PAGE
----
(I had decided to only post my AWW reviews on Goodreads, but have decided to cross-post here as well. Adding reviews to date.)
The Swan Book is set in the future, with Aboriginals still living under the Intervention in the north, in an environment fundamentally altered by climate change. It follows the life of a mute young woman called Oblivia, the victim of gang-rape by petrol-sniffing youths, from the displaced community where she lives in a hulk, in a swamp filled with rusting boats, and thousands of black swans, to her marriage to Warren Finch, the first Aboriginal president of Australia, and her elevation to the position of First Lady, confined to a tower in a flooded and lawless southern city. The Swan Book has all the qualities which made Wright’s previous novel, Carpentaria, a prize-winning best-seller. It offers an intimate awareness of the realities facing Aboriginal people; the energy and humour in her writing finds hope in the bleakest situations; and the remarkable combination of storytelling elements, drawn from myth and legend and fairy tale, has Oblivia Ethylene in the company of amazing characters like Aunty Bella Donna of the Champions, the Harbour Master, Big Red and the Mechanic, a talking monkey called Rigoletto, three genies with doctorates, and throughout, the guiding presence of swans.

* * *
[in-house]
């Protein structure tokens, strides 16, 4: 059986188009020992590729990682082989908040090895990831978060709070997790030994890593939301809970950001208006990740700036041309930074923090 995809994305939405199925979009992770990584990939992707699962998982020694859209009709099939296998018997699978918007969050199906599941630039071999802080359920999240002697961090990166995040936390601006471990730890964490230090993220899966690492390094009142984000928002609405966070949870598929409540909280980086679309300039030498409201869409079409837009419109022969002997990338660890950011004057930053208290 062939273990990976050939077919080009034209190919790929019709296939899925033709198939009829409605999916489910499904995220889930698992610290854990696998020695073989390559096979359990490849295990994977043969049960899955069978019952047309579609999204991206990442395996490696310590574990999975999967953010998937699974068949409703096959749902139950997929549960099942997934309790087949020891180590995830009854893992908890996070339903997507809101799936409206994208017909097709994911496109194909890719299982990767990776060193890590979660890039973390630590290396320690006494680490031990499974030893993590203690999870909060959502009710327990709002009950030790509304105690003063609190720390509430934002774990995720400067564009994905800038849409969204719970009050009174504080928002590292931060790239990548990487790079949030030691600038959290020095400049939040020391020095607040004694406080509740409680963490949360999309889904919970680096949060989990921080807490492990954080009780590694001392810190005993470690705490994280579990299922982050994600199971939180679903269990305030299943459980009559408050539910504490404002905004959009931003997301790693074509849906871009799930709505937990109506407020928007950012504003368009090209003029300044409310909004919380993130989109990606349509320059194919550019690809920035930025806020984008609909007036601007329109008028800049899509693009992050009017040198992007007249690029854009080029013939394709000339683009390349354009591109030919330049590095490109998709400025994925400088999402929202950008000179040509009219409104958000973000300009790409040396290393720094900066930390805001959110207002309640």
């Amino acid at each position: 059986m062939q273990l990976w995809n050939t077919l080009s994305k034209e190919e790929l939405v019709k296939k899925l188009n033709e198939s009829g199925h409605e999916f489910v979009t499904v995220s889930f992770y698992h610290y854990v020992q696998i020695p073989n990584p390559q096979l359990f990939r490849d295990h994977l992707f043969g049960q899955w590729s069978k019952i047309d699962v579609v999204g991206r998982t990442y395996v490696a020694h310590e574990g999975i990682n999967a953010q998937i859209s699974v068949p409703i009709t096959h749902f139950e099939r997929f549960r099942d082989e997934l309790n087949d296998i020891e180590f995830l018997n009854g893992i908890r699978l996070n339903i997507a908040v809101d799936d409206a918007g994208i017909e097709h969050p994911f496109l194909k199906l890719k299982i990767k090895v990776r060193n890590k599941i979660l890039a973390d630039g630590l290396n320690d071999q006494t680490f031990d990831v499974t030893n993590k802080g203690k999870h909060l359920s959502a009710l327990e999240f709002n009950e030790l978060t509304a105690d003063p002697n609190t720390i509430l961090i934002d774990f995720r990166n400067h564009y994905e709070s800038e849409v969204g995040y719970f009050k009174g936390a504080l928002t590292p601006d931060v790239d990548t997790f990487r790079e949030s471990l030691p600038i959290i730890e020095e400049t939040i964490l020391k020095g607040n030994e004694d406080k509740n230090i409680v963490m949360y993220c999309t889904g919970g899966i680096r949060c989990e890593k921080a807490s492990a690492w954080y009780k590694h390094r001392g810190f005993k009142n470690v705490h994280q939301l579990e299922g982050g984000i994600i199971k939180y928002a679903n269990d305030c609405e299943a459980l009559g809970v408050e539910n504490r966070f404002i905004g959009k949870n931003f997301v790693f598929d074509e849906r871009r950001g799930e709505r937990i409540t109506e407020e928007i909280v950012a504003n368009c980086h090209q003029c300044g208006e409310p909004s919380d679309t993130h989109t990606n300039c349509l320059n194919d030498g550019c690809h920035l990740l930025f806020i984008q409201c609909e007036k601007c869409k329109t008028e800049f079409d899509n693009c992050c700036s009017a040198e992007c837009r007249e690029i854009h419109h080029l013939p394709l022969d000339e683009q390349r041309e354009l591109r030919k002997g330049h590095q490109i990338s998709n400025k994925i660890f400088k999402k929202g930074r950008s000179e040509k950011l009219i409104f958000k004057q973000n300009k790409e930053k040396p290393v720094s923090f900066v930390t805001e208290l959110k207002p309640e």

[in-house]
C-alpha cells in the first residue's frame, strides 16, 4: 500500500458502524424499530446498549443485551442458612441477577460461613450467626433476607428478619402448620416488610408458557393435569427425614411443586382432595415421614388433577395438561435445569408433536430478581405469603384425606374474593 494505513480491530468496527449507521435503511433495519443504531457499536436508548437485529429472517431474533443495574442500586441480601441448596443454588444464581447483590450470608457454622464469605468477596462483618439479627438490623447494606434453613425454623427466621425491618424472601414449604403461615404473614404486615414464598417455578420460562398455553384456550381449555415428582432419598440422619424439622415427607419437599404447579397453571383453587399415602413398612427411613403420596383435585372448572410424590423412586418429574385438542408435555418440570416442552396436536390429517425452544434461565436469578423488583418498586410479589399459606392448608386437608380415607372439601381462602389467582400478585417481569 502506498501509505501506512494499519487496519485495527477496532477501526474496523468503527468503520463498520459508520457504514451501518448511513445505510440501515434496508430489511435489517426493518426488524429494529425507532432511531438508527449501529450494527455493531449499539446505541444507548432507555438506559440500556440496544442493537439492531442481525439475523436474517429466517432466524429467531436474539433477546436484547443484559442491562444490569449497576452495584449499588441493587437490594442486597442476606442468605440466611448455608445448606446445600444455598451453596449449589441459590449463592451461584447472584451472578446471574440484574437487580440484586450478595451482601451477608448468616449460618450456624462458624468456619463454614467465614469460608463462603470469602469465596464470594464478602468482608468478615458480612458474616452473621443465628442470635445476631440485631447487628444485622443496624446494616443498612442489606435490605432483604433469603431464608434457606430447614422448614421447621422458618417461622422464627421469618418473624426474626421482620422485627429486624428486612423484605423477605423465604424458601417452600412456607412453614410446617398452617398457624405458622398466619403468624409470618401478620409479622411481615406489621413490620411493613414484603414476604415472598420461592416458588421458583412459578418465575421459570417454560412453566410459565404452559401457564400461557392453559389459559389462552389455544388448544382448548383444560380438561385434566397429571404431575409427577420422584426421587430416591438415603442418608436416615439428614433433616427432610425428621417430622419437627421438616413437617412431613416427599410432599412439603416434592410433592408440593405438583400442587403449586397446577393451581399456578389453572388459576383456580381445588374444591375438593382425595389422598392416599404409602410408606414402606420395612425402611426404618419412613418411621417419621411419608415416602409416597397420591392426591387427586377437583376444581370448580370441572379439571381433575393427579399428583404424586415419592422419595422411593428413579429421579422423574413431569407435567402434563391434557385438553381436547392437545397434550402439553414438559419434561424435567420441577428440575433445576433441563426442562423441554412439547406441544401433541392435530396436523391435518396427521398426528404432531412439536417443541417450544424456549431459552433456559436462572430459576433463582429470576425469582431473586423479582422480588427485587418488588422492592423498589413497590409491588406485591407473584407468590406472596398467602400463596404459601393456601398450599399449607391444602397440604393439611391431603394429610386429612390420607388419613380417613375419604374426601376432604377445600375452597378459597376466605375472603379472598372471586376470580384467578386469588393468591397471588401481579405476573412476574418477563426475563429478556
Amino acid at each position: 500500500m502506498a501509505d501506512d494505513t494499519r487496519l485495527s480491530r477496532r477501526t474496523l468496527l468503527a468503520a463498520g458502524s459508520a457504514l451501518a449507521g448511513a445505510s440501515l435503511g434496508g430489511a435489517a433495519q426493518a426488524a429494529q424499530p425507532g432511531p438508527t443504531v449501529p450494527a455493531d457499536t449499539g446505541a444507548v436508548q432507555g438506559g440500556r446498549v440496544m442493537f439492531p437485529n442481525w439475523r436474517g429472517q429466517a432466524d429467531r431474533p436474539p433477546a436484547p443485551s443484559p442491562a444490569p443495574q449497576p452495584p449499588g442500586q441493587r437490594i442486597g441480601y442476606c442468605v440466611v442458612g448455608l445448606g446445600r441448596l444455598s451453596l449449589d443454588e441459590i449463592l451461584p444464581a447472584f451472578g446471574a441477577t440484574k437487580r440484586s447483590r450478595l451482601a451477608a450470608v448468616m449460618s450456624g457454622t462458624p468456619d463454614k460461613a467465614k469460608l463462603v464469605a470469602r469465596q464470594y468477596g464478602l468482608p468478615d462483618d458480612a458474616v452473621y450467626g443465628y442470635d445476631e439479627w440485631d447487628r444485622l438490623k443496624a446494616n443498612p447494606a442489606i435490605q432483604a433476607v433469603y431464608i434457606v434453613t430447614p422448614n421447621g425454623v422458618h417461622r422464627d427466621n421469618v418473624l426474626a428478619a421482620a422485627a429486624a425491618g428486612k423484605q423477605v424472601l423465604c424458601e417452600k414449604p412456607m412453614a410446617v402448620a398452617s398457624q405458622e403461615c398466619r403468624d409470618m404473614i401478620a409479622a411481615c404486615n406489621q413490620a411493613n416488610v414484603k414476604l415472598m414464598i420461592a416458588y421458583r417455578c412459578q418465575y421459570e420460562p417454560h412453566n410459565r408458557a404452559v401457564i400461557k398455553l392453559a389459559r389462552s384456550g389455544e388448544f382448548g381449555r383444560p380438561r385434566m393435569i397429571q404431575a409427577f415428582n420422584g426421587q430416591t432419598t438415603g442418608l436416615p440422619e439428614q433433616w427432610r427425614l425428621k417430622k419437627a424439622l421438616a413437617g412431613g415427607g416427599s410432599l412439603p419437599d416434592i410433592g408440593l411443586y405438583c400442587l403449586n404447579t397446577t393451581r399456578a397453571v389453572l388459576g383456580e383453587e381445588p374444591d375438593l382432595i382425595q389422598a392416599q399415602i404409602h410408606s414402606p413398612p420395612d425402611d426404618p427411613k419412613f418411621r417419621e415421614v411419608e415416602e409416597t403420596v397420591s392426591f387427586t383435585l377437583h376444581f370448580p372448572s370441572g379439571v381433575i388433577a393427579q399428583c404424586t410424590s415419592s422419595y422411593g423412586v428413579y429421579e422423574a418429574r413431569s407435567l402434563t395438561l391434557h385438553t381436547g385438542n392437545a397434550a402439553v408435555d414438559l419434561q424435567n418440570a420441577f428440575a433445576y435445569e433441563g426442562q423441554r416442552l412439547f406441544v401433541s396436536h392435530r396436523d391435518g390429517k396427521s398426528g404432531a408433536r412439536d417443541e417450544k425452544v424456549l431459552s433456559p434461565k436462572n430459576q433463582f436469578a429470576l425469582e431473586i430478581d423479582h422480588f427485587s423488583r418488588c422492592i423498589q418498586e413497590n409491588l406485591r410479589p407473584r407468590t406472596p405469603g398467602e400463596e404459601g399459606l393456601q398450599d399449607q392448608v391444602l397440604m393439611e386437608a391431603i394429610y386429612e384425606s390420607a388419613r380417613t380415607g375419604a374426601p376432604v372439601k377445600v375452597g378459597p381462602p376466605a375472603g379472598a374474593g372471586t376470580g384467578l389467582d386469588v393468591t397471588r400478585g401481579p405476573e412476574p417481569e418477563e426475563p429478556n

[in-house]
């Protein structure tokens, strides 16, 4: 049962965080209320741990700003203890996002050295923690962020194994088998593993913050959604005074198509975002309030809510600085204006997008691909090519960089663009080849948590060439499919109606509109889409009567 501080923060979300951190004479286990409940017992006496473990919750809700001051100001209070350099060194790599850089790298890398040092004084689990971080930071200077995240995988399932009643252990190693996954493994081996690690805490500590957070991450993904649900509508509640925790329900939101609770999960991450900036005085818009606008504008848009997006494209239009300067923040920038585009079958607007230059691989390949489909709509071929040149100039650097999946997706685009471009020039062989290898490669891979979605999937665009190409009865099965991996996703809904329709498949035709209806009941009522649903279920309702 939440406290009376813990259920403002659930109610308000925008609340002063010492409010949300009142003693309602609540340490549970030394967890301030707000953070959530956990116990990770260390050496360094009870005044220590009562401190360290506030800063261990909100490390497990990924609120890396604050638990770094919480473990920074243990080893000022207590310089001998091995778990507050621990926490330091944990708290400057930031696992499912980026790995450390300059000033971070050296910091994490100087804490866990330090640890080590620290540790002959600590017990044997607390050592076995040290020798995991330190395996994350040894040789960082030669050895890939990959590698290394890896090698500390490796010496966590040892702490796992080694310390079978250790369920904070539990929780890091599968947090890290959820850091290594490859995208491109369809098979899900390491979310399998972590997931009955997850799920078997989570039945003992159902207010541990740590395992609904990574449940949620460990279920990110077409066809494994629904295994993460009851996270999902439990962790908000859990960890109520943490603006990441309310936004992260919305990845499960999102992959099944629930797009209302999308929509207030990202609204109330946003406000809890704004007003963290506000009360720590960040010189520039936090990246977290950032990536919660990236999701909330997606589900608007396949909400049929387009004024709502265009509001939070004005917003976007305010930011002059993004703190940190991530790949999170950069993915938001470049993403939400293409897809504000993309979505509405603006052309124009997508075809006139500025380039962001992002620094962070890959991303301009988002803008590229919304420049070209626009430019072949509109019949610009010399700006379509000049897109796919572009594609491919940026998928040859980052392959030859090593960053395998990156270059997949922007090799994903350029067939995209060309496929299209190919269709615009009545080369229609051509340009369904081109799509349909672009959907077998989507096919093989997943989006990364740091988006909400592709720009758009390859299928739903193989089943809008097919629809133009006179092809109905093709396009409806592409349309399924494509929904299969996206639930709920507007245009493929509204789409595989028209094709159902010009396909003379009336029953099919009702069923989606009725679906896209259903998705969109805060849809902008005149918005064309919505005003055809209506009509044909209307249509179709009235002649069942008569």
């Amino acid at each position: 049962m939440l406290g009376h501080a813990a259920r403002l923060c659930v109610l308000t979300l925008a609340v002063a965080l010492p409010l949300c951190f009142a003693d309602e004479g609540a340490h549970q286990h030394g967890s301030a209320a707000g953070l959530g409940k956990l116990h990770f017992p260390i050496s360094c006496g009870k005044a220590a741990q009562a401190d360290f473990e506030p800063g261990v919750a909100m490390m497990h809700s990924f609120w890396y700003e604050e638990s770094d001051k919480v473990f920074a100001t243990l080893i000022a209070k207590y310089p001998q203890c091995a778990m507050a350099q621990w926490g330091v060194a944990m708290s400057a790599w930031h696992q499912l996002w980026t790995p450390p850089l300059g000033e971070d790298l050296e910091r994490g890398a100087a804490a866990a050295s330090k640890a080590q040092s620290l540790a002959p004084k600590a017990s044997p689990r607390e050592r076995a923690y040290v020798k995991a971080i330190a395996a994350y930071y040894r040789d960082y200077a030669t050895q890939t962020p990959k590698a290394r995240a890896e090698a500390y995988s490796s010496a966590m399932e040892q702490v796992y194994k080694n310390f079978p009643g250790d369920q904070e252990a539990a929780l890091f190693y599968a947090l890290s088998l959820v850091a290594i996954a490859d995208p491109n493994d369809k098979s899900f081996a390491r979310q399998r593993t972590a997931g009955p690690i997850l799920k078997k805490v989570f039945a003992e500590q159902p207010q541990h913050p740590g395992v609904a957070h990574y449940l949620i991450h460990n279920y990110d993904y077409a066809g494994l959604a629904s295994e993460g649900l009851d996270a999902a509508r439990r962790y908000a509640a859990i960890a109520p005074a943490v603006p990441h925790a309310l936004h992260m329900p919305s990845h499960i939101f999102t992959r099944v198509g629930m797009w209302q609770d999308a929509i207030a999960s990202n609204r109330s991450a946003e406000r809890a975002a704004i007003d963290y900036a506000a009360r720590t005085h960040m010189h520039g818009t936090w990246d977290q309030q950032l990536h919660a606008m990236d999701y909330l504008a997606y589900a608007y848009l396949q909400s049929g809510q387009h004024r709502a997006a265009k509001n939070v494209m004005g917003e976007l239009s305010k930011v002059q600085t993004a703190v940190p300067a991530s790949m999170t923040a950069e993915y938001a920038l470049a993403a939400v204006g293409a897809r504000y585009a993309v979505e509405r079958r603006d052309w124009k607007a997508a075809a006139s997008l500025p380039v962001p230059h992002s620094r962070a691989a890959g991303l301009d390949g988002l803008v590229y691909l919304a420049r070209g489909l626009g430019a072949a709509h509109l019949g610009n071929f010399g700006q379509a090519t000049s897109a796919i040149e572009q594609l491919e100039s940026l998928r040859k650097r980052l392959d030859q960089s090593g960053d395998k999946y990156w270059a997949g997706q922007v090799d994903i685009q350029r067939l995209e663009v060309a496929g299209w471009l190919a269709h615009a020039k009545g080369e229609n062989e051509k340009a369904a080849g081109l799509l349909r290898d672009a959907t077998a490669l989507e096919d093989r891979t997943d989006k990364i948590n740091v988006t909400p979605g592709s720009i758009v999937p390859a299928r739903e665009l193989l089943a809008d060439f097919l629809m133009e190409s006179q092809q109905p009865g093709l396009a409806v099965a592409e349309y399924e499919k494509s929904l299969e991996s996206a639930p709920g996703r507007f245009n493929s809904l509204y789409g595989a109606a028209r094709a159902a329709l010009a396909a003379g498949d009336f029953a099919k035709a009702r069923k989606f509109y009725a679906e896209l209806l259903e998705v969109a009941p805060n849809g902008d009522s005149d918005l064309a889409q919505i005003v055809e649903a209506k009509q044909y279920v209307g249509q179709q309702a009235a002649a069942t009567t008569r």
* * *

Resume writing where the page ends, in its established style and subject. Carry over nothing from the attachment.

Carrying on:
Every once in a while you pick up a book that you immediately want to buy copies of for half (or all) of your friends. This is one of those books.
“The Swan Book” is set in a future Australia, where much of the world has been devastated by global warming and subsequent climate change. Whole nations have been swallowed by the sea, and entire peoples made refugees. Australian Aboriginals are living underneath the Intervention, essentially locked into camps in the north of the country.
Obilivia Ethyl(ene) lives in one of these camps, a collection of people eking out a life around a polluted lake. Gang-raped by petrol-sniffing youths, she reduces her life to myth. She walks through a strange life surrounded by swans, brolgas and owls, where people are not always people, and her path can just as easily be a poem or a song.
This book may not be for everyone: the prose is often poetic, slipping into colloquialisms and stream-of-consciousness and back again, often within the span of one sentence. If you want your story told in a straightforward manner, then you should look elsewhere. But if you are willing to enter a world where myth walks beside reality, and there can be beauty even in the most horrible of things, then “The Swan Book” is for you.
Absolutely incredible, and I am not surprised at all that this has been shortlisted for the Stella Prize.